Car reviews - Volvo - C30 - 3-dr hatch range
23 Mar 2007
By CHRIS HARRIS
ONLY months after its launch in Europe late last year, Volvo’s baby C30 has been introduced to Australia with the hope it will prove a veritable elixir of youth for the Ford-owned Swedish company.
Aimed at the likes of BMW 1 Series, Audi A3 – and even the Mini – the new three-door hatch is expected to find most of its customers from outside the Volvo fold. This is a bold plan indeed, with Volvo in Australia hoping as many as three of every four customers will be new to the brand.
Two things will come into play here: how much appeal the new car has, and how competitively it is priced.
Hopefully the company can trade on its impeccable safety record while convincing would-be customers there is no stigma involved here. The plan is to make it entirely acceptable to flaunt a set of Volvo keys in the sort of places in which its youthful new customers tend to hang out.
Initial suggestions were that the C30 would come to market here at an opening price in the mid-$30,000 area where it would have had an instant appeal to those considering the aforementioned Audi A3 (1.6 Attraction opening price $33,950), BMW 1 Series (116i $34,900) or Mini (Cooper $31,100).
But the new car opens quite a bit over the mid-$30,000s, with a tag of $38,450 for the manual transmission C30 LE model – and a whisker under $40,000 for the five-speed auto version.
The top-of-the-line T5 at this stage completes a two-car line-up with a price of $42,450 for the six-speed manual and $43,950 for the auto – a shade beneath the anticipated $45,000 upper-end pricing. D5 turbo-diesel versions will arrive here at the end of the year.
The slightly higher-than-anticipated pricing will make it a little harder to sell the new Volvo proposition, although the standard kit in either model goes a long way towards justifying the dollars. The base LE is far from a stripper model with alloy wheels, leather seats and climate-control.
This, plus the fact that all C30s come with five cylinders and what Volvo claims to be class-leading passive safety, should help dealers get the car over the line.
The C30’s specs have been known for some time now, but just to reiterate: the base LE uses a slightly smaller, 2.4-litre normally-aspirated version of the five-cylinder transverse engine producing 125kW and 230Nm, while the slightly longer-stroke, 2.5-litre turbocharged T5 punches out 162kW and 320Nm, going from 0-100km/h, in manual form, in a quick 6.7 seconds.
It returns 8.7L/100km on the combined cycle, while the manual LE returns a slightly better 8.4L/100km.
The suspension – MacPherson struts up front, independent multi-links at the rear – is shared, right down to the 2640mm wheelbase and track measurements, with the S40/V50 models.
But the C30’s neat looks are partly due to the pared-down body which measures 216mm less than the S40, while added on-road punch comes from it being around 60kg lighter as well.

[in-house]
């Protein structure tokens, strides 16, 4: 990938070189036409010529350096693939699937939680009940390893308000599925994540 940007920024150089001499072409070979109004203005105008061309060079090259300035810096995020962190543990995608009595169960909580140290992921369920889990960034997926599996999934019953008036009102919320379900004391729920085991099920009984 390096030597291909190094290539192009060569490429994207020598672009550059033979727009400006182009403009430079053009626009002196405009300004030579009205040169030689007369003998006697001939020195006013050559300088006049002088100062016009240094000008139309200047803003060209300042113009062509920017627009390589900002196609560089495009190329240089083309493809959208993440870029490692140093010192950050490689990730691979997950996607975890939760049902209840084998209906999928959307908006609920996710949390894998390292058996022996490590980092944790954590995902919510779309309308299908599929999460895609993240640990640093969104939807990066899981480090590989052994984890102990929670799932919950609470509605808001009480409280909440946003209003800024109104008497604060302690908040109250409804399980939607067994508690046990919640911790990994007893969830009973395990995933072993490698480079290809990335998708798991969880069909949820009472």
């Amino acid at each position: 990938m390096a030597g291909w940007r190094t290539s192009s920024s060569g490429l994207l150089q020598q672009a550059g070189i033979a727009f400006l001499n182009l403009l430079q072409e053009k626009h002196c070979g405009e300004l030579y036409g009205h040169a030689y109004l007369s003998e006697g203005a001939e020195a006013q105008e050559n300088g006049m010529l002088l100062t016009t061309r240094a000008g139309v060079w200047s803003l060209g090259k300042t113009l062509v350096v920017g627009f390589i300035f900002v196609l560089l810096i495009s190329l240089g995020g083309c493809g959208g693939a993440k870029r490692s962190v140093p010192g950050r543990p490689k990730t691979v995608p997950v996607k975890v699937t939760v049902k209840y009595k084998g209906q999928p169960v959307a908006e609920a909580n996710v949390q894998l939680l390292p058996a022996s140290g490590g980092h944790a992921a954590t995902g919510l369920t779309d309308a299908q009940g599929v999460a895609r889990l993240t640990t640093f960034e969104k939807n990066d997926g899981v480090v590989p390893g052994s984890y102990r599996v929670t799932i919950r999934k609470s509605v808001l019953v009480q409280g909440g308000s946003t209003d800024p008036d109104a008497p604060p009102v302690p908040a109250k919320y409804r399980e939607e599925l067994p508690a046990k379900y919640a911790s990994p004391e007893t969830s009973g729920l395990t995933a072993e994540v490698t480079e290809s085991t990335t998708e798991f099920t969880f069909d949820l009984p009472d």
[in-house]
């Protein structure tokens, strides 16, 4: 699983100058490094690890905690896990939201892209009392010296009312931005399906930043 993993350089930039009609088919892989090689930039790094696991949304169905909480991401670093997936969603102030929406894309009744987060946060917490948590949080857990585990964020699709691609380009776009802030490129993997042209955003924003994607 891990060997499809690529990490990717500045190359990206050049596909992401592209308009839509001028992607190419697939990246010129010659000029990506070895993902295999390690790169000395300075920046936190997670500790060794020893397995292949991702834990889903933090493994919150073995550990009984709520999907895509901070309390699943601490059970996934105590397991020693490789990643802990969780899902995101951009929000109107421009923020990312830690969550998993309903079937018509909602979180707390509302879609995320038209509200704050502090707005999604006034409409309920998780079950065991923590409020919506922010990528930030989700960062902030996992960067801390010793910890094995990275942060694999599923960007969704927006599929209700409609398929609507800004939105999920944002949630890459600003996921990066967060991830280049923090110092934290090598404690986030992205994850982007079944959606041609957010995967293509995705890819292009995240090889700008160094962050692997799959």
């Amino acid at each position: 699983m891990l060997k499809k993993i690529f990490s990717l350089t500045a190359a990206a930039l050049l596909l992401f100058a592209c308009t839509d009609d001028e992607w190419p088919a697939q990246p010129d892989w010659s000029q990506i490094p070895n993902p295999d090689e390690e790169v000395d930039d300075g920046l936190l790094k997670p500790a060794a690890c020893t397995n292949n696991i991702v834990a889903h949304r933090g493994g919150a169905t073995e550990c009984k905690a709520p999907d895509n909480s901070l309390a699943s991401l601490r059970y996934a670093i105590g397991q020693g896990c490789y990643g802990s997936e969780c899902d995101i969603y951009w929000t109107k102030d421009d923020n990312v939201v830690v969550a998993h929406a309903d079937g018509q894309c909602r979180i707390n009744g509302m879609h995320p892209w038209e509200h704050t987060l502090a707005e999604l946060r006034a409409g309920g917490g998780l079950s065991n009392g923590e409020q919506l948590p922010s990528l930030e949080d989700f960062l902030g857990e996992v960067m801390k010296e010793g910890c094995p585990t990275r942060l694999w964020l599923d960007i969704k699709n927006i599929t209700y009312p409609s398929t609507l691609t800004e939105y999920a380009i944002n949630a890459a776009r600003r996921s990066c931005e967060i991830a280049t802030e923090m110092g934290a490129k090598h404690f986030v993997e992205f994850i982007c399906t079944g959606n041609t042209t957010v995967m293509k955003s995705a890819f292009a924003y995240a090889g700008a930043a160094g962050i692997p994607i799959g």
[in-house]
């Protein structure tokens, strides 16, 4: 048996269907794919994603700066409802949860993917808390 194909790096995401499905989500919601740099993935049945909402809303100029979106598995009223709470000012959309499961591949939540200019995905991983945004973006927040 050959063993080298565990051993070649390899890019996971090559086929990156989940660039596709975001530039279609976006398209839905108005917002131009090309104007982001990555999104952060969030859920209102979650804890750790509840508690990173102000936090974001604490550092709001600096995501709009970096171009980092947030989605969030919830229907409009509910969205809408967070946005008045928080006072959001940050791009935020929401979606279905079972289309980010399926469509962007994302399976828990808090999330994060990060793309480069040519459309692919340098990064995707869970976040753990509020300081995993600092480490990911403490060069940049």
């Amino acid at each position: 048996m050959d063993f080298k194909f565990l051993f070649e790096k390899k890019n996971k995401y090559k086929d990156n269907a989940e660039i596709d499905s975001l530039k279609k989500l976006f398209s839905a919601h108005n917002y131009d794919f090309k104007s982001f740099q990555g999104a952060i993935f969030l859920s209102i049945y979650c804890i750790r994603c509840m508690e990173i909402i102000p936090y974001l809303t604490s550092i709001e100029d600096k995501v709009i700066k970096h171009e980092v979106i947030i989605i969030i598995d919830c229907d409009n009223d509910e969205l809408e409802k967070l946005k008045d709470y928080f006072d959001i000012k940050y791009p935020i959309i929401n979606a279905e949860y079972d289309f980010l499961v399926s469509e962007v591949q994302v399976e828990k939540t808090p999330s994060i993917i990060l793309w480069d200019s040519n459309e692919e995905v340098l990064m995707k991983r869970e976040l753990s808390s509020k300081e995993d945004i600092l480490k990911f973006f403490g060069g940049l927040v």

Although the C30 is a bit smaller, Volvo maintains it is still commodious enough inside to cope with lifestyle accoutrements such as bicycles or surfing gear.
The interior will look familiar to those accustomed to the S40, right down to the "floating" centre console and the generally tidy Volvo control layout.
Undoubtedly the biggest visual impact of the C30 is the rear view that captures much of the show car work Volvo has been doing over the last few years, while also paying homage to the P1800 hatch sold during the 1960s and 1970s and famous as the chosen mount of Simon Templar, otherwise know as "The Saint".
This largely comes from the giant rear window, flanked by enormous tail-light structures, that sweeps almost down to the license plate.
The front of the C30 is more conventional, more than recognisable as an S40 derivative.
The base LE C30 comes with front, side and curtain airbags, SIPS side-impact protection, anti-whiplash front seats, collapsible floor pedals and ABS to help along what is already a tough, protective body structure, while comfort and driver convenience is attended to by climate-control air-conditioning, cruise control, a trip computer, a four-speaker MP3/iPod-compatible sound system, leather seats with power adjustment for the driver and "Stability Traction Control" (which is different to the Dynamic Stability Traction Control standard in the T5 and a $2190 option on LE).
The T5 adds bi-Xenon headlights, larger 17-inch alloy wheels and a six-speed manual gearbox where the LE gets just five speeds. Options on both LE and T5 include a glass sunroof, premium 12-speaker sound system, in-dash six-CD stacker, heated front seats, rear park assist and sports suspension.
All car reviews
Click to share